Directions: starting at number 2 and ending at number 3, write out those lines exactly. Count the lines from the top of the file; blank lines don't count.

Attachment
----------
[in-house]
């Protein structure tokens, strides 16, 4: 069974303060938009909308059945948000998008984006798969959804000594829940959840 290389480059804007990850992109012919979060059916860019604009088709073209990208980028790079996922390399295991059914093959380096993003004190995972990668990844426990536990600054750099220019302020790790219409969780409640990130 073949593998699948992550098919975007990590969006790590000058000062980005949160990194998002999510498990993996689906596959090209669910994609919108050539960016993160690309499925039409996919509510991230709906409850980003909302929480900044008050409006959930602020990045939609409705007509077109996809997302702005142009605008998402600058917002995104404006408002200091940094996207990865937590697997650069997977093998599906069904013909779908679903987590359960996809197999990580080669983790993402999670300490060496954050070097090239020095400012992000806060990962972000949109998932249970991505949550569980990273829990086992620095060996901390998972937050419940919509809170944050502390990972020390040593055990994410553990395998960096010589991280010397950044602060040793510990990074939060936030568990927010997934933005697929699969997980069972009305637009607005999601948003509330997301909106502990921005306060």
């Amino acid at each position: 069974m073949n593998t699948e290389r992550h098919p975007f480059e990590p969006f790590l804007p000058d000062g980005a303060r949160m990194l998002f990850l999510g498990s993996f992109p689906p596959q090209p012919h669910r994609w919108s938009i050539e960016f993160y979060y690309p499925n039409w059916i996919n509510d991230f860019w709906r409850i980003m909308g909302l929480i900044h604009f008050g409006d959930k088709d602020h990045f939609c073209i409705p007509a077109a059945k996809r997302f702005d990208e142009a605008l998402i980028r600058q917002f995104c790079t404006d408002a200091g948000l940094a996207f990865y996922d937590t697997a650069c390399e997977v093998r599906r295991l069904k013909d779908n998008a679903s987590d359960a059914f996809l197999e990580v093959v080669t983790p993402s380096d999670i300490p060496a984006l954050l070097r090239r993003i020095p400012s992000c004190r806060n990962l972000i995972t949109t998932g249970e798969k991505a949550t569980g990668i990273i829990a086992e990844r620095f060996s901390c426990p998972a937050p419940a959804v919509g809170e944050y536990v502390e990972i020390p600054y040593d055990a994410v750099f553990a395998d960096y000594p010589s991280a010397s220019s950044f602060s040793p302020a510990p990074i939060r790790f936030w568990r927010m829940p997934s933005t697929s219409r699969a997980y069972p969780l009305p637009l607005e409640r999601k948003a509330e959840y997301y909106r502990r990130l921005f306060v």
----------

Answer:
């Protein structure tokens, strides 16, 4: 069974303060938009909308059945948000998008984006798969959804000594829940959840 290389480059804007990850992109012919979060059916860019604009088709073209990208980028790079996922390399295991059914093959380096993003004190995972990668990844426990536990600054750099220019302020790790219409969780409640990130 073949593998699948992550098919975007990590969006790590000058000062980005949160990194998002999510498990993996689906596959090209669910994609919108050539960016993160690309499925039409996919509510991230709906409850980003909302929480900044008050409006959930602020990045939609409705007509077109996809997302702005142009605008998402600058917002995104404006408002200091940094996207990865937590697997650069997977093998599906069904013909779908679903987590359960996809197999990580080669983790993402999670300490060496954050070097090239020095400012992000806060990962972000949109998932249970991505949550569980990273829990086992620095060996901390998972937050419940919509809170944050502390990972020390040593055990994410553990395998960096010589991280010397950044602060040793510990990074939060936030568990927010997934933005697929699969997980069972009305637009607005999601948003509330997301909106502990921005306060």
């Amino acid at each position: 069974m073949n593998t699948e290389r992550h098919p975007f480059e990590p969006f790590l804007p000058d000062g980005a303060r949160m990194l998002f990850l999510g498990s993996f992109p689906p596959q090209p012919h669910r994609w919108s938009i050539e960016f993160y979060y690309p499925n039409w059916i996919n509510d991230f860019w709906r409850i980003m909308g909302l929480i900044h604009f008050g409006d959930k088709d602020h990045f939609c073209i409705p007509a077109a059945k996809r997302f702005d990208e142009a605008l998402i980028r600058q917002f995104c790079t404006d408002a200091g948000l940094a996207f990865y996922d937590t697997a650069c390399e997977v093998r599906r295991l069904k013909d779908n998008a679903s987590d359960a059914f996809l197999e990580v093959v080669t983790p993402s380096d999670i300490p060496a984006l954050l070097r090239r993003i020095p400012s992000c004190r806060n990962l972000i995972t949109t998932g249970e798969k991505a949550t569980g990668i990273i829990a086992e990844r620095f060996s901390c426990p998972a937050p419940a959804v919509g809170e944050y536990v502390e990972i020390p600054y040593d055990a994410v750099f553990a395998d960096y000594p010589s991280a010397s220019s950044f602060s040793p302020a510990p990074i939060r790790f936030w568990r927010m829940p997934s933005t697929s219409r699969a997980y069972p969780l009305p637009l607005e409640r999601k948003a509330e959840y997301y909106r502990r990130l921005f306060v």